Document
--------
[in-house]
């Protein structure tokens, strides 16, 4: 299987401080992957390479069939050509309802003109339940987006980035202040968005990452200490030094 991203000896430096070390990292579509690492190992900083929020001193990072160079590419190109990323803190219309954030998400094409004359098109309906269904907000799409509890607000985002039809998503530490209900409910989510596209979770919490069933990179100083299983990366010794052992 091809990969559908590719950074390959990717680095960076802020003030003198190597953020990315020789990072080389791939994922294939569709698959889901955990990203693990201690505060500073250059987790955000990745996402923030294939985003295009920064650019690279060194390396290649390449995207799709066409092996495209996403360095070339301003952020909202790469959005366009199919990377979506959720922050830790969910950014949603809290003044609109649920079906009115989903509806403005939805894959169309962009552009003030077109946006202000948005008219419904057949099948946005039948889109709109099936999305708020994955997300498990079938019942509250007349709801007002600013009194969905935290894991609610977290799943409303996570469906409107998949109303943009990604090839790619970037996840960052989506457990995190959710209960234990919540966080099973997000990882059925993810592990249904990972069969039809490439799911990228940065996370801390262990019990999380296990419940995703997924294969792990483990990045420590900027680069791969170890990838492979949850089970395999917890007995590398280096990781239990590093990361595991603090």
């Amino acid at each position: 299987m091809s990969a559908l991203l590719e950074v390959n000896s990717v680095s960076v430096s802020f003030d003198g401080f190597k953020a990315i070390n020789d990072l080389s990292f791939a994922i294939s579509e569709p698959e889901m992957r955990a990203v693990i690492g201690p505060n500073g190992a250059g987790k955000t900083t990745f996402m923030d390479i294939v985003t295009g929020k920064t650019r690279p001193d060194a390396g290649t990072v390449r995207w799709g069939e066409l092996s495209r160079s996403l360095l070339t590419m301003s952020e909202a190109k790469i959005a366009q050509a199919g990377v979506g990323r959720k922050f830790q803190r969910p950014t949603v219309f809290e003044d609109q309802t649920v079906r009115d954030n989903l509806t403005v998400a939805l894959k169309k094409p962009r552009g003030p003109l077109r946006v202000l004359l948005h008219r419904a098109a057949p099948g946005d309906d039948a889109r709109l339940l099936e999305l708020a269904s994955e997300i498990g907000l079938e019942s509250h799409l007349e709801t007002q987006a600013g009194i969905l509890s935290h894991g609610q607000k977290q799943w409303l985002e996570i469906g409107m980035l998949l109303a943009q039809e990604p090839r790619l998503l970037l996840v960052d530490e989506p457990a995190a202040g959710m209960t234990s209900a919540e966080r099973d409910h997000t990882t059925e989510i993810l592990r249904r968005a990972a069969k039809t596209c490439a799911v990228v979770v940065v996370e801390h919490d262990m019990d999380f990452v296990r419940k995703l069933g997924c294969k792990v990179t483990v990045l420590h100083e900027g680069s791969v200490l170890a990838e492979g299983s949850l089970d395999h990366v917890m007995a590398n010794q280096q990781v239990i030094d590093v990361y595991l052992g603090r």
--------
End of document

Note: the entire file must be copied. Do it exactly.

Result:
[in-house]
């Protein structure tokens, strides 16, 4: 299987401080992957390479069939050509309802003109339940987006980035202040968005990452200490030094 991203000896430096070390990292579509690492190992900083929020001193990072160079590419190109990323803190219309954030998400094409004359098109309906269904907000799409509890607000985002039809998503530490209900409910989510596209979770919490069933990179100083299983990366010794052992 091809990969559908590719950074390959990717680095960076802020003030003198190597953020990315020789990072080389791939994922294939569709698959889901955990990203693990201690505060500073250059987790955000990745996402923030294939985003295009920064650019690279060194390396290649390449995207799709066409092996495209996403360095070339301003952020909202790469959005366009199919990377979506959720922050830790969910950014949603809290003044609109649920079906009115989903509806403005939805894959169309962009552009003030077109946006202000948005008219419904057949099948946005039948889109709109099936999305708020994955997300498990079938019942509250007349709801007002600013009194969905935290894991609610977290799943409303996570469906409107998949109303943009990604090839790619970037996840960052989506457990995190959710209960234990919540966080099973997000990882059925993810592990249904990972069969039809490439799911990228940065996370801390262990019990999380296990419940995703997924294969792990483990990045420590900027680069791969170890990838492979949850089970395999917890007995590398280096990781239990590093990361595991603090």
């Amino acid at each position: 299987m091809s990969a559908l991203l590719e950074v390959n000896s990717v680095s960076v430096s802020f003030d003198g401080f190597k953020a990315i070390n020789d990072l080389s990292f791939a994922i294939s579509e569709p698959e889901m992957r955990a990203v693990i690492g201690p505060n500073g190992a250059g987790k955000t900083t990745f996402m923030d390479i294939v985003t295009g929020k920064t650019r690279p001193d060194a390396g290649t990072v390449r995207w799709g069939e066409l092996s495209r160079s996403l360095l070339t590419m301003s952020e909202a190109k790469i959005a366009q050509a199919g990377v979506g990323r959720k922050f830790q803190r969910p950014t949603v219309f809290e003044d609109q309802t649920v079906r009115d954030n989903l509806t403005v998400a939805l894959k169309k094409p962009r552009g003030p003109l077109r946006v202000l004359l948005h008219r419904a098109a057949p099948g946005d309906d039948a889109r709109l339940l099936e999305l708020a269904s994955e997300i498990g907000l079938e019942s509250h799409l007349e709801t007002q987006a600013g009194i969905l509890s935290h894991g609610q607000k977290q799943w409303l985002e996570i469906g409107m980035l998949l109303a943009q039809e990604p090839r790619l998503l970037l996840v960052d530490e989506p457990a995190a202040g959710m209960t234990s209900a919540e966080r099973d409910h997000t990882t059925e989510i993810l592990r249904r968005a990972a069969k039809t596209c490439a799911v990228v979770v940065v996370e801390h919490d262990m019990d999380f990452v296990r419940k995703l069933g997924c294969k792990v990179t483990v990045l420590h100083e900027g680069s791969v200490l170890a990838e492979g299983s949850l089970d395999h990366v917890m007995a590398n010794q280096q990781v239990i030094d590093v990361y595991l052992g603090r």